Miller, Mississippi paints a harrowing portrait of a politically active, white family as the civil rights movement shakes the foundations of Southern nobility. The Wyly Theatre’s sixth floor is arranged to place the audience in the family’s living room — the first row actually on the carpet — as the years sweep by.
The patriarch is the first to die. In his absence, the inner workings of family life reveal the inherited damages passed on to his widow and three children. This play is about what’s passed from generation to generation: the ideals, the language, the violence, the damage, the hate, the fear, the pride, the shame, the rage, the death. And it’s hard to watch the toll this world takes on the women in the house as the years are ripped from the calendars that frame the stage.
The experience of watching Miller, Mississippi would be described in contemporary language as "triggering." Yet the conversations audiences leave the theater with make a defense for the usefulness of triggers.
Borrowing the structure of William Faulkner’s The Sound and the Fury, the play uses the declining family as metaphor for the shifting landscape in the United States of the 1960s and '70s. As the news rolls in through the television set, the effects of the outside world manifest differently in each family member.
The oldest son, Thomas (Alex Organ), perpetuates the racism and sexism of patriarchal white supremacy, abusing his younger sister, Becky (Leah Karpel), and openly using the n-word in front of their black maid, Doris (Liz Mikel). The mother, Mildred (Sally Nystuen Vahle), passively accepts the violence and racism, scolding the blacks on television by saying, “If you go looking for trouble… .” The youngest son, John (Dylan Godwin), looks for ways to help the movement.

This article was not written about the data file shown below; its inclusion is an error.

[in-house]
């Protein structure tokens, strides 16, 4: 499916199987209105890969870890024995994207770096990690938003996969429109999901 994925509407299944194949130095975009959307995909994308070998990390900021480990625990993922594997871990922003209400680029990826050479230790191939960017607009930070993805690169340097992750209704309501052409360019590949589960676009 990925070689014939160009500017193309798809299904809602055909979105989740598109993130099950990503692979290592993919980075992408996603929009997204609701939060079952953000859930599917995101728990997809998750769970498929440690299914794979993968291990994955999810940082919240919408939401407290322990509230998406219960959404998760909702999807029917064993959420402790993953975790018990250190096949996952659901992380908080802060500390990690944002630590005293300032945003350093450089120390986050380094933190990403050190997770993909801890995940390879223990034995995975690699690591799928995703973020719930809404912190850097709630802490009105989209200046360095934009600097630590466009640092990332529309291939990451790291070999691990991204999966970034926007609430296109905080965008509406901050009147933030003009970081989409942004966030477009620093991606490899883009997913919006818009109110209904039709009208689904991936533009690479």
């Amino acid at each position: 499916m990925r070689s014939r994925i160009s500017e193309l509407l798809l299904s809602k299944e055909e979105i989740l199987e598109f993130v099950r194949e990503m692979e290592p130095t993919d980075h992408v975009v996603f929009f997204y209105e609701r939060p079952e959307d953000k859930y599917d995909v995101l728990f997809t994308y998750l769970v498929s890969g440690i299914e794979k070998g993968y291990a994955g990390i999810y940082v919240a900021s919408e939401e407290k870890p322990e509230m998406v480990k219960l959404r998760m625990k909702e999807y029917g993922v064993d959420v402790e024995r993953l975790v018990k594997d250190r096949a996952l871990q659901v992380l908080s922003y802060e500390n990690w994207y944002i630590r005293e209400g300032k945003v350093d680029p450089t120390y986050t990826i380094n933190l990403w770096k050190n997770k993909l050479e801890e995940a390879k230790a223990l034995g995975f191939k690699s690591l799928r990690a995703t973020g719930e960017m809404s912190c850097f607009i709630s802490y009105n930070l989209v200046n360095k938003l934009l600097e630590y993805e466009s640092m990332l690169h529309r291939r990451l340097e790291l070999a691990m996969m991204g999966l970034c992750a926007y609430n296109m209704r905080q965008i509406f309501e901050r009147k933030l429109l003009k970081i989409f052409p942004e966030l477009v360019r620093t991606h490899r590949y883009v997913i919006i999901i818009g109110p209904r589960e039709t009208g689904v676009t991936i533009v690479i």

For all the talking in the house, the silence speaks the loudest: Doris’ painful silence at the casual brushing off of the violent crimes against black people, Becky’s silence about her brother’s abuse, the mother’s silence about her knowledge that Becky is being abused, the way Thomas silences the other family members about the violence he enacts. And then the silent role of the audience leaves all in attendance with the icky feeling of complicity.
This play is damn good and feels necessary and important in the complicated world it’s been born into this fall. It premiered in Dallas the week the City Council decided to remove a statue of Confederate Gen. Robert E. Lee.
But it should be noted that it’s really difficult to sit through this play. It’s an experience that would be described in contemporary language as “triggering.” Yet the conversations audiences leave the theater with make a defense for the usefulness of triggers.
You never see a gun in Miller, Mississippi. The thing about concealed weapons is that you don’t know who or what to be afraid of until it is too late. And perhaps the scariest sheaths for a deadly weapon are the pretexts of love and family values.